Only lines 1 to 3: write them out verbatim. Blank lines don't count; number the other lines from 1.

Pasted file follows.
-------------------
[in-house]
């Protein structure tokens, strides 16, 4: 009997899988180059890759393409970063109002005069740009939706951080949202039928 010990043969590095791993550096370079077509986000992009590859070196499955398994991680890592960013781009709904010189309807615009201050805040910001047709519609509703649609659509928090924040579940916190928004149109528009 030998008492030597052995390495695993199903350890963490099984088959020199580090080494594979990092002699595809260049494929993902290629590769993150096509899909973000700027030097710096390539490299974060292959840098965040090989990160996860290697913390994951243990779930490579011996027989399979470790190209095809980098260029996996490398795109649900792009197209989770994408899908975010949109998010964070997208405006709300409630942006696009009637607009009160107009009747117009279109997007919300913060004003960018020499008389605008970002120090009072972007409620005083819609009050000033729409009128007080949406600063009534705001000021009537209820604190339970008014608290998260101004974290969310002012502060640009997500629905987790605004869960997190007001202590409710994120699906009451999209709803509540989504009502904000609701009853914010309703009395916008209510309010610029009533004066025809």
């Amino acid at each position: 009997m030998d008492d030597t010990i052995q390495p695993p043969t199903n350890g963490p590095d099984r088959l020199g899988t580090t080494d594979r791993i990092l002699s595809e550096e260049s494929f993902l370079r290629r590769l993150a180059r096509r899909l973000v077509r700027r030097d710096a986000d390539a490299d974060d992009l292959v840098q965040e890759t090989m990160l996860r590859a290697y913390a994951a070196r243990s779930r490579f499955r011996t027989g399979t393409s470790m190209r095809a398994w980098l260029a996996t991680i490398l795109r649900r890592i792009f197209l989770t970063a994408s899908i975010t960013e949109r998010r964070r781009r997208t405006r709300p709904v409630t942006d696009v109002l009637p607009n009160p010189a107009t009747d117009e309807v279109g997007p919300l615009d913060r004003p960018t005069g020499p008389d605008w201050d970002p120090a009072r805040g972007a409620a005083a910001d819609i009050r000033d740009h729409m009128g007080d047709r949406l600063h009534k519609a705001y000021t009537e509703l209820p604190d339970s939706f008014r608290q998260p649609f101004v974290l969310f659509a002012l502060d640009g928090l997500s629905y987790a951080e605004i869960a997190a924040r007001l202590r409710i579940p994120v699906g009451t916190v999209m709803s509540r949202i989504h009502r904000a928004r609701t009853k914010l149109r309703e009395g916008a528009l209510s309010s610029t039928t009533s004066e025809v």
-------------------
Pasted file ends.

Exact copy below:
[in-house]
């Protein structure tokens, strides 16, 4: 009997899988180059890759393409970063109002005069740009939706951080949202039928 010990043969590095791993550096370079077509986000992009590859070196499955398994991680890592960013781009709904010189309807615009201050805040910001047709519609509703649609659509928090924040579940916190928004149109528009 030998008492030597052995390495695993199903350890963490099984088959020199580090080494594979990092002699595809260049494929993902290629590769993150096509899909973000700027030097710096390539490299974060292959840098965040090989990160996860290697913390994951243990779930490579011996027989399979470790190209095809980098260029996996490398795109649900792009197209989770994408899908975010949109998010964070997208405006709300409630942006696009009637607009009160107009009747117009279109997007919300913060004003960018020499008389605008970002120090009072972007409620005083819609009050000033729409009128007080949406600063009534705001000021009537209820604190339970008014608290998260101004974290969310002012502060640009997500629905987790605004869960997190007001202590409710994120699906009451999209709803509540989504009502904000609701009853914010309703009395916008209510309010610029009533004066025809």
């Amino acid at each position: 009997m030998d008492d030597t010990i052995q390495p695993p043969t199903n350890g963490p590095d099984r088959l020199g899988t580090t080494d594979r791993i990092l002699s595809e550096e260049s494929f993902l370079r290629r590769l993150a180059r096509r899909l973000v077509r700027r030097d710096a986000d390539a490299d974060d992009l292959v840098q965040e890759t090989m990160l996860r590859a290697y913390a994951a070196r243990s779930r490579f499955r011996t027989g399979t393409s470790m190209r095809a398994w980098l260029a996996t991680i490398l795109r649900r890592i792009f197209l989770t970063a994408s899908i975010t960013e949109r998010r964070r781009r997208t405006r709300p709904v409630t942006d696009v109002l009637p607009n009160p010189a107009t009747d117009e309807v279109g997007p919300l615009d913060r004003p960018t005069g020499p008389d605008w201050d970002p120090a009072r805040g972007a409620a005083a910001d819609i009050r000033d740009h729409m009128g007080d047709r949406l600063h009534k519609a705001y000021t009537e509703l209820p604190d339970s939706f008014r608290q998260p649609f101004v974290l969310f659509a002012l502060d640009g928090l997500s629905y987790a951080e605004i869960a997190a924040r007001l202590r409710i579940p994120v699906g009451t916190v999209m709803s509540r949202i989504h009502r904000a928004r609701t009853k914010l149109r309703e009395g916008a528009l209510s309010s610029t039928t009533s004066e025809v």